Below are the current research projects occurring the Health Assessment Lab (HAL).
- Assistant Professors Sabrina Noel and Boce Zhang of the Department of Biomedical and Nutritional Sciences, Co-Director Robin Toof of the Center for Community Research and Engagement, Research Professor David Turcotte of the Economics Department and Assistant Professor Sherman Bigornia of the University of New Hampshire are working with community partners to gain a deeper understanding of the dietary quality of Cambodian adults aged 45-64 y, as well as access to healthy, culturally-relavent foods, including frequented food outlets, access to safe foods (food handling and practices), and use of community-based resources. The specific aims of this project are to characterize the dietary patterns including healthy components, key food sources, and perceived community-based resources of Cambodian adults living in the Greater Lowell area, as well as identify existing community-level resources and gaps in the food environment. This work is funded by the Greater Lowell Health Alliance.
- Assistant Professor Sabrina Noel of the Department of Biomedical and Nutritional Sciences, Associate Professor Ivy Ho of the Department of Psychology and UNH Assistant Professor Sherman Bigornia are characterizing the overall dietary quality of 1.t5 and second generation Cambodian adults (ages 18-40 y) living in the Greater Lowell Area and examining the nature of the relationship of Khmer and U.S, acculturation with dietary quality. Knowledge, attitudes, and beliefs regarding dietary quality, access to healthy, culturally-relevant foods and health in this growing segment of the Cambodian community will also be studied.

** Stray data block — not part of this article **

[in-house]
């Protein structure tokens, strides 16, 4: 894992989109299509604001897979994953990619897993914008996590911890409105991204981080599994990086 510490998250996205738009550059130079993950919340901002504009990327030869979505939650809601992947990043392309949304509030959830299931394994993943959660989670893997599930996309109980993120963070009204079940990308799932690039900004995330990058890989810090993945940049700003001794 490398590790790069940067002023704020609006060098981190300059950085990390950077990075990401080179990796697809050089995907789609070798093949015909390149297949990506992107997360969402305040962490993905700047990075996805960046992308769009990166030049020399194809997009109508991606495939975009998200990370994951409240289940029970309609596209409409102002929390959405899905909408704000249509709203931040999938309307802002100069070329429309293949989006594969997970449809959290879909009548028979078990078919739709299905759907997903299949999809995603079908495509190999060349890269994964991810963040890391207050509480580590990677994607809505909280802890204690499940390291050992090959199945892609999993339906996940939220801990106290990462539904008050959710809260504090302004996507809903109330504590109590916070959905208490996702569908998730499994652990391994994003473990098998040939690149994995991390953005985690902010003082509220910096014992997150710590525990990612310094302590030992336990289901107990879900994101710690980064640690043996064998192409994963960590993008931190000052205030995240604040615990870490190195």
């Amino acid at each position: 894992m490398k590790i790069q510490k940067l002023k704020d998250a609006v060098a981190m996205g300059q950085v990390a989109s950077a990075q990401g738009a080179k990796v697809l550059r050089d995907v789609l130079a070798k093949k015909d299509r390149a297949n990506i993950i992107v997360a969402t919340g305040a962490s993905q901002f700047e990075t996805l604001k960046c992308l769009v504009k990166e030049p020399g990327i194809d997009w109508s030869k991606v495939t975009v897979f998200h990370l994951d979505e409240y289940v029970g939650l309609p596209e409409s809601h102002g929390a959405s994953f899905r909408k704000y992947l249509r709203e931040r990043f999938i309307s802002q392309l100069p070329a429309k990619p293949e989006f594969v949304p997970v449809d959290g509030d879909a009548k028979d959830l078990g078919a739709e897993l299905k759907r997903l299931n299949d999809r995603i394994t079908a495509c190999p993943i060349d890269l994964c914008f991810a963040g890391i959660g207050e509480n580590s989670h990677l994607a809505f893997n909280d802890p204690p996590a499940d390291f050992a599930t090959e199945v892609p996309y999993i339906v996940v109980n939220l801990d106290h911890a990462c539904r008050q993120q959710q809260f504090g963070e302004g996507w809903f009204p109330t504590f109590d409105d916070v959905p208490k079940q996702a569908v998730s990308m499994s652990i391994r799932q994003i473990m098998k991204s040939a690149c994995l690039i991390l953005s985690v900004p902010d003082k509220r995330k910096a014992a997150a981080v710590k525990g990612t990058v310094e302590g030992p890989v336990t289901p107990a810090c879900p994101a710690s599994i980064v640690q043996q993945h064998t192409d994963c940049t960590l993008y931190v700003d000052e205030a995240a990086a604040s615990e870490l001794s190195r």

- Professor SoJung Kim of the Department of Physical Therapy is currently conducting research investigating whether certain types of physical activity can affect bone and artery health in college-aged students. In a separate study, Dr. Kim is also investigating the effects of a 12-week, home-home based yoga intervention on bone metabolism and cardiovascular health in healthy premenopausal women. Yoga is a non-traditional form of exercise that has been shown to have positive effects on various health components. However, it is not yet clear whether yoga can elicit sufficient intensity to improve bone and cardiovascular health.